Terrible Lizard


An important and interesting story, artfully and insightfully told – such is Deborah Cadbury’s Terrible Lizard: The First Dinosaur Hunters and the Birth of a New Science. Replete with such interesting characters as the remarkable Mary Anning, the whimsically eccentric William Buckland, the brilliant, discerning and tragic Gideon Mantell, and the execrable Richard Owen, Terrible Lizard relates the story of the emerging cognizance in the first half of the nineteenth century of the past reality of the age of dinosaurs. Ms. Cadbury, a science producer for the BBC, deftly explains the course of growing understanding which eventually led to the illuminating revelations of Charles Darwin. Aside from its own intrinsic merits, Terrible Lizard is a worthy complement to, and fills the temporal gap between, two other recently reviewed books: Paul Chambers’ Bones of Contention: The Archaeopteryx Scandals, discussed in Archaeopteryx: Fight of Flight?, and Simon Winchester’s The Map That Changed the World: William Smith and the Birth of Modern Geology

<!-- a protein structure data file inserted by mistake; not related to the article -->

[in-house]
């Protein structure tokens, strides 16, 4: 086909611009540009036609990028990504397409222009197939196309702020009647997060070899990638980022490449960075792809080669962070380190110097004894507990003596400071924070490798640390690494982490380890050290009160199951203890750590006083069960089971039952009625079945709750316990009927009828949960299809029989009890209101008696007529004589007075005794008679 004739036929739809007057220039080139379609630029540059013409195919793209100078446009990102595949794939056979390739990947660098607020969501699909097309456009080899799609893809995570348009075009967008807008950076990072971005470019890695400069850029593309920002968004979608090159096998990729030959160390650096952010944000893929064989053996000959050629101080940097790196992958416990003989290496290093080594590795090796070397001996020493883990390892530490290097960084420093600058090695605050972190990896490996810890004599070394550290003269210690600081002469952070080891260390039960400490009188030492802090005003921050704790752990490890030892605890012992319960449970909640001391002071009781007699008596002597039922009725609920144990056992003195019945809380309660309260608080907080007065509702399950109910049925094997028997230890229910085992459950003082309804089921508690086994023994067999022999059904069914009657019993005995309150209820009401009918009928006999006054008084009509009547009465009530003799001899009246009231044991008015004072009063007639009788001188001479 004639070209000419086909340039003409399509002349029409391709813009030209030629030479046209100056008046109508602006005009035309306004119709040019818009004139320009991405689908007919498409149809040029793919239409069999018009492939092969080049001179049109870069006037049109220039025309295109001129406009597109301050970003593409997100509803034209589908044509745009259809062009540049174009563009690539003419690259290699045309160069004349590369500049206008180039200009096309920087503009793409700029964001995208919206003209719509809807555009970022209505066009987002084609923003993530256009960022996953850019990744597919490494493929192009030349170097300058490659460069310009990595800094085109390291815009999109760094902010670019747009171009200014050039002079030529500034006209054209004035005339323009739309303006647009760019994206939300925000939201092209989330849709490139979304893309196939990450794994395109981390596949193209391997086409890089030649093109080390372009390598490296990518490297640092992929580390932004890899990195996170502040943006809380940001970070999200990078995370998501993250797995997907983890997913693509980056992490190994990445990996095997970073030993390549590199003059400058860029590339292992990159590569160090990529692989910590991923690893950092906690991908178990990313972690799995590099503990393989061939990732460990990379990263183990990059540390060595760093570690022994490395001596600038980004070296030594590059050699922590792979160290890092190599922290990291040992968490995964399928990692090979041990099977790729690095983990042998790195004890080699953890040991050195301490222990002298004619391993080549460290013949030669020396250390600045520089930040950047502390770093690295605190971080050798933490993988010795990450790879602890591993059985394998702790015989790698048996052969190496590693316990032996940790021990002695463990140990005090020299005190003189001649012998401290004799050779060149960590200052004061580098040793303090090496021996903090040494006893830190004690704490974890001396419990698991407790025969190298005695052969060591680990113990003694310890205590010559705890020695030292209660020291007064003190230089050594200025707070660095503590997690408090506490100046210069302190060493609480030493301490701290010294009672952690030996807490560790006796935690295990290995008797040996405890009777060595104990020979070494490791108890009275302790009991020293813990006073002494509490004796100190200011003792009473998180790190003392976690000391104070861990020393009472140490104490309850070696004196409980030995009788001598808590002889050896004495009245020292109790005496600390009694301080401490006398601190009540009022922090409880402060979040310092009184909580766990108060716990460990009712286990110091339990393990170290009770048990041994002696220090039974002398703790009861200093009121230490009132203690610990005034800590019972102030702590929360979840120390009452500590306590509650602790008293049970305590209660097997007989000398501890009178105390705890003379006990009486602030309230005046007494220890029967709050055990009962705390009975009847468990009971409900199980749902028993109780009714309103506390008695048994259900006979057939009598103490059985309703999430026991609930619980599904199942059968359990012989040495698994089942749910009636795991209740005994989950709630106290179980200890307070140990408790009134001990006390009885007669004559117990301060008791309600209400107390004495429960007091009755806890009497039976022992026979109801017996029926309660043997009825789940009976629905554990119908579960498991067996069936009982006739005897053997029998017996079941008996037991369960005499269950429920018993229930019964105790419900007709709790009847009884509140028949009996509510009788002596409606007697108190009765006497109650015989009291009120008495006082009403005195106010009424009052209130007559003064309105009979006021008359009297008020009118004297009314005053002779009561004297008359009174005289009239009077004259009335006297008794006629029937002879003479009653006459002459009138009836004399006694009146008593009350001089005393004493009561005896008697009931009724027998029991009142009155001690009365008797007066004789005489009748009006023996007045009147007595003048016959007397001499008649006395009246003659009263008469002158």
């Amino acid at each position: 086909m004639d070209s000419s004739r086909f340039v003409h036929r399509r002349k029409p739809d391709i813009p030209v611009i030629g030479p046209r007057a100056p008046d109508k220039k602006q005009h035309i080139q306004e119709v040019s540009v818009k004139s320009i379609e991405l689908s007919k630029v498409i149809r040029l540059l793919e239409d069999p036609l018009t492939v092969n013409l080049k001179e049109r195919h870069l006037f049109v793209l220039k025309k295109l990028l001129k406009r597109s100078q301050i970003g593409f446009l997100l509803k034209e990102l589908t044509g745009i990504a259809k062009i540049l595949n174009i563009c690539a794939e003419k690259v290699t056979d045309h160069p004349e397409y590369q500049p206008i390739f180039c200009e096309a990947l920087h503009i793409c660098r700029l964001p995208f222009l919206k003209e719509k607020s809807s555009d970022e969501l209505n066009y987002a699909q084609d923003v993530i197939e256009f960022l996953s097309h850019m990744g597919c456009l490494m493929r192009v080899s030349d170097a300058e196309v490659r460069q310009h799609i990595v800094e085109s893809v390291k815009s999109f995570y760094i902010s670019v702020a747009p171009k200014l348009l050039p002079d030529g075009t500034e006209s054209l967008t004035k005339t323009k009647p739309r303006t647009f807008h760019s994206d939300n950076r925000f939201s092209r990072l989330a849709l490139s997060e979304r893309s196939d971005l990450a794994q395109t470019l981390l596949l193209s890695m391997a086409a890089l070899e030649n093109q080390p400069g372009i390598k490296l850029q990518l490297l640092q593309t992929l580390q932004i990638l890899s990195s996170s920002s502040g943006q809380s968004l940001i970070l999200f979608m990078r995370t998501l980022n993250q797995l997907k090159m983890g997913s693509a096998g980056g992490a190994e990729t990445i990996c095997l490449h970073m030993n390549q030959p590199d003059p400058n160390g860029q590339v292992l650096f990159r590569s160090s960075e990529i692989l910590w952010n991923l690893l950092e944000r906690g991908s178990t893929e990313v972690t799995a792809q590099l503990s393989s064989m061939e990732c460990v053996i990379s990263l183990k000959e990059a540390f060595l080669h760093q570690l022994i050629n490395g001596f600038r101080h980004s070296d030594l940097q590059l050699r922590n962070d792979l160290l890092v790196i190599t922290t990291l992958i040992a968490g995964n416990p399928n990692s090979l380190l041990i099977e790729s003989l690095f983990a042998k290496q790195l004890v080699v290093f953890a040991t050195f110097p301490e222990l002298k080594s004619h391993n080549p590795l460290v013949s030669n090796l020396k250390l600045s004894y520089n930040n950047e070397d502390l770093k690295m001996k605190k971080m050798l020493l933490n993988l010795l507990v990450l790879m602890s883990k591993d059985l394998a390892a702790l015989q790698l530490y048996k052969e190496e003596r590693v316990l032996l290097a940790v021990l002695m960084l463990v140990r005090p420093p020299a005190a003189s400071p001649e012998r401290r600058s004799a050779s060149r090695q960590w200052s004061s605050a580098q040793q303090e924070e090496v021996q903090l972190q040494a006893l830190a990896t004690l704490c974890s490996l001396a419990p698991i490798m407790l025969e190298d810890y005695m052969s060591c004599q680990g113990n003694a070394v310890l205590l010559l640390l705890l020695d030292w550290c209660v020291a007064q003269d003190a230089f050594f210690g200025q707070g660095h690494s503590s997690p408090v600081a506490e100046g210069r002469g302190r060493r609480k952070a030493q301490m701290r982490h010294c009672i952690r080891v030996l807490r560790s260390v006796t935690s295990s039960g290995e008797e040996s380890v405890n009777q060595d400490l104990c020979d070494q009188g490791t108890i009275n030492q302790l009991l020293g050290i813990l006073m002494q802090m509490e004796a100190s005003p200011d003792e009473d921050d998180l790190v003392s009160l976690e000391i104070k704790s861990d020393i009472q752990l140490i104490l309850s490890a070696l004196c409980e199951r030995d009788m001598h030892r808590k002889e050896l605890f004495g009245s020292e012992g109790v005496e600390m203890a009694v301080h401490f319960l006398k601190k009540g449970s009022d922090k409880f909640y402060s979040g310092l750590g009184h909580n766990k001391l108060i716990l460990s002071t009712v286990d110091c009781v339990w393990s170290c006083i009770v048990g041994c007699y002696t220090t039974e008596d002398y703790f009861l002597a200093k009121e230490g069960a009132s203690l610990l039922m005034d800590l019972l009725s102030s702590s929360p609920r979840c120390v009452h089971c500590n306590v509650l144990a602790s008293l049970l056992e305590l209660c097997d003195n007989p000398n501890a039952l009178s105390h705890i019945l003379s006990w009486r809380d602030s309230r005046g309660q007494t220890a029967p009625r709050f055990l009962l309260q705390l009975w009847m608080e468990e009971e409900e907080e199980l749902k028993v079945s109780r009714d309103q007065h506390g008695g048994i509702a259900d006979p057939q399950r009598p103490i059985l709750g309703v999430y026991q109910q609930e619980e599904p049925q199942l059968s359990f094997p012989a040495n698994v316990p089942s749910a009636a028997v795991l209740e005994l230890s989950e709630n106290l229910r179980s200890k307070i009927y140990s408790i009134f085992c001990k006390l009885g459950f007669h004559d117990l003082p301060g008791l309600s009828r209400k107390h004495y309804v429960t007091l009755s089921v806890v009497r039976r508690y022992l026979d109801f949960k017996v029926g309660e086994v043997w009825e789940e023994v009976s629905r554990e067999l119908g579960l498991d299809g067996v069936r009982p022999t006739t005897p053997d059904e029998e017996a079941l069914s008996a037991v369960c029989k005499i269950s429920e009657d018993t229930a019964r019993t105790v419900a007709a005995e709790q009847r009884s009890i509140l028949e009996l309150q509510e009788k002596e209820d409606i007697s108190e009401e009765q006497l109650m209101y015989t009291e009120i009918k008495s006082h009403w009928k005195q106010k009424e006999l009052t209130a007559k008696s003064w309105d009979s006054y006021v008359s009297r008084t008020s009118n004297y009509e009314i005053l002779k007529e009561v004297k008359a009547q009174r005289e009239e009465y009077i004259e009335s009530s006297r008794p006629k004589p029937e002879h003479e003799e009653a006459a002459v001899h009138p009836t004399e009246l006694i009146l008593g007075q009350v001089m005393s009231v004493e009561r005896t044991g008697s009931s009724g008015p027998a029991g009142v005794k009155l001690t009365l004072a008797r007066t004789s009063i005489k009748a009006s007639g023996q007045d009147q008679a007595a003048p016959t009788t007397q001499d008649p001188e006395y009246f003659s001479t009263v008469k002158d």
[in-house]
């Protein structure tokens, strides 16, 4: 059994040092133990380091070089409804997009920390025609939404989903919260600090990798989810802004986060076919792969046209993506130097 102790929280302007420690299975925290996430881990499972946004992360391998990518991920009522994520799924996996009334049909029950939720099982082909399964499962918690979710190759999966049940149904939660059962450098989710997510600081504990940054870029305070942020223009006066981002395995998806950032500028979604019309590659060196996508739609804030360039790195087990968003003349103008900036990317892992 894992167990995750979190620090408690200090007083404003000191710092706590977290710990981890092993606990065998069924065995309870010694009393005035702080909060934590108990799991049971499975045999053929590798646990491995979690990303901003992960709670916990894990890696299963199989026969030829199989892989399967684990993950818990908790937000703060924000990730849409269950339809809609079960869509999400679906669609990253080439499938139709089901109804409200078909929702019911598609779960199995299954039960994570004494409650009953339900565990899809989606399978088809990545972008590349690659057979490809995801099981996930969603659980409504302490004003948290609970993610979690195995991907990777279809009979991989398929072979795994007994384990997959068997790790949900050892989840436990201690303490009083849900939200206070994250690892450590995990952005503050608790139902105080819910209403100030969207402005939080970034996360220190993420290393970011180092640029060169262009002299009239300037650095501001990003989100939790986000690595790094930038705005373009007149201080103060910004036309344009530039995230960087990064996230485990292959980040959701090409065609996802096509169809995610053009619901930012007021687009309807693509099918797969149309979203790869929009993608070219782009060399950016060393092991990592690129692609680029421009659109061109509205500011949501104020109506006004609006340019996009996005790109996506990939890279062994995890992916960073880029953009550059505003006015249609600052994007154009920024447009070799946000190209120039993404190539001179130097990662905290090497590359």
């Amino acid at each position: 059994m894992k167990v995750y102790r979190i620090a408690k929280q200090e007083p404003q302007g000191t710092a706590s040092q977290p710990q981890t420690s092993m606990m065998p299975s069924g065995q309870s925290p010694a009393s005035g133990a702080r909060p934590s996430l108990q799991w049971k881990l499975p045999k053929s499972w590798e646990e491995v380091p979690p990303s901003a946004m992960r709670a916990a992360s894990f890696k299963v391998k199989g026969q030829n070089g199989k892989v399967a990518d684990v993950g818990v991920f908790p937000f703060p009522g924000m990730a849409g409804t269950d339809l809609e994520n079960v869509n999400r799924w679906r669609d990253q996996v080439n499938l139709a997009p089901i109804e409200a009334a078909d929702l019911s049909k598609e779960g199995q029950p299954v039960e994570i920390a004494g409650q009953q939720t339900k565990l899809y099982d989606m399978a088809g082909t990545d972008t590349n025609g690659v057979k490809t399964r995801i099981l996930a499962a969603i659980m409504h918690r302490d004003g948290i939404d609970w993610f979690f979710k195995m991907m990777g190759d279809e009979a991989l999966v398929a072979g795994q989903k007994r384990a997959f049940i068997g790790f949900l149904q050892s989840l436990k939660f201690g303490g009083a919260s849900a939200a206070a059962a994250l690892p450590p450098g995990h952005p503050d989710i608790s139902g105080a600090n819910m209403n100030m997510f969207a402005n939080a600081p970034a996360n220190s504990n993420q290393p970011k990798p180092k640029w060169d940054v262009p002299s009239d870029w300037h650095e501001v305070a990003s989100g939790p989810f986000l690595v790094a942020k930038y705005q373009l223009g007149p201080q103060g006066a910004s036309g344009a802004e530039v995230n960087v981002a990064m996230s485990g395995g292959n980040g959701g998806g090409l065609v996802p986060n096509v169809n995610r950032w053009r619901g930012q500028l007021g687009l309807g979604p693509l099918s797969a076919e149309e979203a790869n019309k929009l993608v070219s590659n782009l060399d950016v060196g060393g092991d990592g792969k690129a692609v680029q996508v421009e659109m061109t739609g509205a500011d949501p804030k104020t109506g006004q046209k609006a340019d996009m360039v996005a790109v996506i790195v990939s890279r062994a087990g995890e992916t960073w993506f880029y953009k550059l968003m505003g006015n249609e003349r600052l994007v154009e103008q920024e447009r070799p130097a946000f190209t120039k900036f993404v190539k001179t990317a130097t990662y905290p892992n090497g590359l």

If you have even the slightest interest in paleontology, dinosaurs, fossils, the history of science, or even the social milieu of nineteenth century Britain, this book will capture, retain, and richly reward your attention. Likewise, if you have read and enjoyed such classic works on the period as Loren Eisely’s Darwin’s Century or William Irvine’s Apes, Angels and Victorians, here is another book for you.

See previous posts for brief excerpts from Terrible Lizard on William Buckland, on Mary Anning and, most recently Gideon Mantell.

Published in: on November 22, 2008 at 11:57 pm  Leave a Comment  

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